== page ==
BetterAddictionCare

How to Deal with Withdrawals

Educate yourself on the stages of drug withdrawal before beginning detox. 

With drug detox being the first part step towards recovery, it is crucial for an addict to be aware of potential withdrawal symptoms and how to deal with withdrawals. Detox in itself will not solely cure drug addiction, no matter what type of substance was being abused. It is to rid the body of the offending substance in order to bring balance to the mind and body. From this point on, generally the next step is to take part in a therapy program and build a support network. The safest way to detox and successfully endure all stages of drug withdrawal is with the help of a licensed or certified medical detox and rehab facility. While in a rehab center, anyone undergoing medical detox will be overseen by trained medical staff and physicians who will be able to administer medication to help with withdrawal side effects.

The Acute Withdrawal Stage

If you or a loved one is about to enter into a medical detox and rehab facility, you might be curious about the stages of drug withdrawal and how to deal with withdrawals. The first stage of drug detox is known as the acute stage. Symptoms of this stage, which can range from mild to intense, can begin within several hours from the last dose of the substance. The severity of symptoms have a lot to do with what type of substance has been abused, the amount typically taken, and how long the substance has been used for. Also, some drugs can cause more intense withdrawal symptoms than others, including alcohol, opioids and benzodiazepines.

 

Acute Drug Withdrawal Symptoms

While in the acute drug withdrawal stage, a patient may feel agitated, experience insomnia, extreme sweating, aches and pains, anxious, and may have changes in his or her heart rate, blood pressure and body temperature. Nausea, stomach pain and vomiting may occur as well, depending on what drug is being withdrawn. More severe side effects can include tremors, seizures, hallucinations, strokes and heart attack.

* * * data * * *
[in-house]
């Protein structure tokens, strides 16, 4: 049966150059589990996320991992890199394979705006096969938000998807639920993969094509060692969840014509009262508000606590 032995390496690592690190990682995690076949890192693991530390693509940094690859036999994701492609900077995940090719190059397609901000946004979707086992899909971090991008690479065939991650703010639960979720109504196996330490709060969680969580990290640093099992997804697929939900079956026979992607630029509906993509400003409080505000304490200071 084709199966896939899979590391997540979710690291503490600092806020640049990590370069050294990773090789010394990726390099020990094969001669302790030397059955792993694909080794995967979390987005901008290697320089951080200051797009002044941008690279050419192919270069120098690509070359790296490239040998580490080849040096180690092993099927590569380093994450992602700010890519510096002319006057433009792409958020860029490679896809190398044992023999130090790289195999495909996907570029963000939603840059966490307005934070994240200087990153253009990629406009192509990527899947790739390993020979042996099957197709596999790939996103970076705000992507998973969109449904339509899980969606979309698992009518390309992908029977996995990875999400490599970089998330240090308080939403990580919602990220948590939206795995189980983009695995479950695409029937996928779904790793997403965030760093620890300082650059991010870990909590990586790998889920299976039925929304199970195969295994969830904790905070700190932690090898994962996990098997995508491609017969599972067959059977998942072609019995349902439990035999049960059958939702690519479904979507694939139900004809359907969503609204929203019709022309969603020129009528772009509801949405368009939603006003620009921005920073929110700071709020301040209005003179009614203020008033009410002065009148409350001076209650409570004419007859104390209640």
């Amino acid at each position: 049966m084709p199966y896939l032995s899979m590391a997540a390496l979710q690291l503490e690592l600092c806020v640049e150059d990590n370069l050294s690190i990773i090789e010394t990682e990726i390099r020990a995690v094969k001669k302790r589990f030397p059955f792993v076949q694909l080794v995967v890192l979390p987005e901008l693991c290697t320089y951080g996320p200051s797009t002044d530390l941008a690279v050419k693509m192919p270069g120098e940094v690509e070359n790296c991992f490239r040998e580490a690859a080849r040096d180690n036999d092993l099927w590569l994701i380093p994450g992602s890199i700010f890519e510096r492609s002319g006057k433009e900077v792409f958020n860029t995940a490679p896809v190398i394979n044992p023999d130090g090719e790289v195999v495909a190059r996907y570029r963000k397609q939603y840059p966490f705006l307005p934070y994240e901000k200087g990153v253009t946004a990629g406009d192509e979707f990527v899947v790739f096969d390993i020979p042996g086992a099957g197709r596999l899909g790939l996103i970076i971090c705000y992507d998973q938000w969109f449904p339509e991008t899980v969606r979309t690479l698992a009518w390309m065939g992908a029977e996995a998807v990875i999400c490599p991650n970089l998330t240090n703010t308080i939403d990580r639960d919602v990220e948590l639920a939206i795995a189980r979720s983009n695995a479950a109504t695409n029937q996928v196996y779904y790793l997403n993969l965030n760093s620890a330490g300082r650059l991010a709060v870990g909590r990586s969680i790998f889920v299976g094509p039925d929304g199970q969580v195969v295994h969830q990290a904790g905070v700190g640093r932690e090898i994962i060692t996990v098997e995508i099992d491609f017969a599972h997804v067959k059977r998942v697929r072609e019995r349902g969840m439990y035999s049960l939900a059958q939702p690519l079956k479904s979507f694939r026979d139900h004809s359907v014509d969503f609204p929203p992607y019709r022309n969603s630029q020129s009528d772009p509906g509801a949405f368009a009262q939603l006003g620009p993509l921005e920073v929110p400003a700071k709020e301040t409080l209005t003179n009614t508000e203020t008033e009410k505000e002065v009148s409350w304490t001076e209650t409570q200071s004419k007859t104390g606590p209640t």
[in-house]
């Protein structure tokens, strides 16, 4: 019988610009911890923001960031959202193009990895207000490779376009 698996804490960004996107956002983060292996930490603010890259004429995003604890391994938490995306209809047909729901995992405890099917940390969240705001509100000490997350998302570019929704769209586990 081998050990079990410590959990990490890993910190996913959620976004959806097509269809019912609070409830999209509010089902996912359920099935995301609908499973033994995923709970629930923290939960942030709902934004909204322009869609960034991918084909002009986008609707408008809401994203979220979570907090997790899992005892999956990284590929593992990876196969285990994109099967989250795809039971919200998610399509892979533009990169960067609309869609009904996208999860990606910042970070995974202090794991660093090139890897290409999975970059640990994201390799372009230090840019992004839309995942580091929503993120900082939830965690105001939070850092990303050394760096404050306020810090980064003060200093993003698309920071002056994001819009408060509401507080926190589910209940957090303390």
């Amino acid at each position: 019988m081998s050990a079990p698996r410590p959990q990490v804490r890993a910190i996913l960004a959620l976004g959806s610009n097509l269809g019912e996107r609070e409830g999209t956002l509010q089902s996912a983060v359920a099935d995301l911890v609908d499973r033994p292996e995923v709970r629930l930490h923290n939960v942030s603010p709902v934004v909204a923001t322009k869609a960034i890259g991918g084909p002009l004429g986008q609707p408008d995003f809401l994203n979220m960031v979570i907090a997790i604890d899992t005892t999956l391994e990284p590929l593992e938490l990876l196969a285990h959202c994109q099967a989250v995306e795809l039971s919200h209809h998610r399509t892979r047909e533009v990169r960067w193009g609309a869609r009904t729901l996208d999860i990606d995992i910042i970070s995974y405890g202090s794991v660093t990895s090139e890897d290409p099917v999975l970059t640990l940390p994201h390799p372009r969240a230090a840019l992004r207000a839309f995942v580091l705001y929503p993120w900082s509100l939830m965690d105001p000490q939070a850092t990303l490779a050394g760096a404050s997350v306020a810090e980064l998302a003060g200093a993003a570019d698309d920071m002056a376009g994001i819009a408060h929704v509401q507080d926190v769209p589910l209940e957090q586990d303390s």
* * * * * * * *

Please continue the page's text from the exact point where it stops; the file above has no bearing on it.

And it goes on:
Some withdrawal symptoms can be severe enough that the individual resorts to using the drug again in order to cease symptoms (therefore having an unsuccessful detox). If this concerns you and you are curious about how to deal with withdrawals, you should consider a brief stay in a detox rehab center. The acute stage of drug withdrawal can last anywhere from two to ten days. During this time, you will be cared for by trained and experienced drug withdrawal professionals, including doctors, nurses and other staff members. Medications may be used to combat some of the side effects you experience during detox.

 

The Post-Acute Withdrawal Stage

The next stage of drug withdrawal is known as PAWS, or the post-acute withdrawal stage. While physical symptoms typically subside during this stage, emotional and psychological symptoms can occur. This happens because your brain chemistry is attempting to return to normal. Symptoms you can experiences during this stage include:

  1. Anxiety
  2. Mood swings
  3. Fatigue
  4. Lack of concentration
  5. Irritability
  6. Depression
  7. Low energy
  8. Insomnia

 

Most individuals will experience episodes of symptoms, with each episode becoming shorter in duration. The most difficult part of the post-acute withdrawal stage for addicts is the time frame. Detox and withdrawal isn’t a quick and easy process. The PAWS stage can last up to a year or more depending on the drug abused. For instance, if you were addicted to opiates, you may wonder how long do opiate withdrawal symptoms last. Most patients detoxing from opioids experience emotional symptoms continually for several months after the acute stage of detox.

Recovery is just a phone call away. Call 1-800-429-7690 for more information on treatment options.

 

Resources:

https://www.drugabuse.gov/publications/drugfacts/treatment-approaches-drug-addiction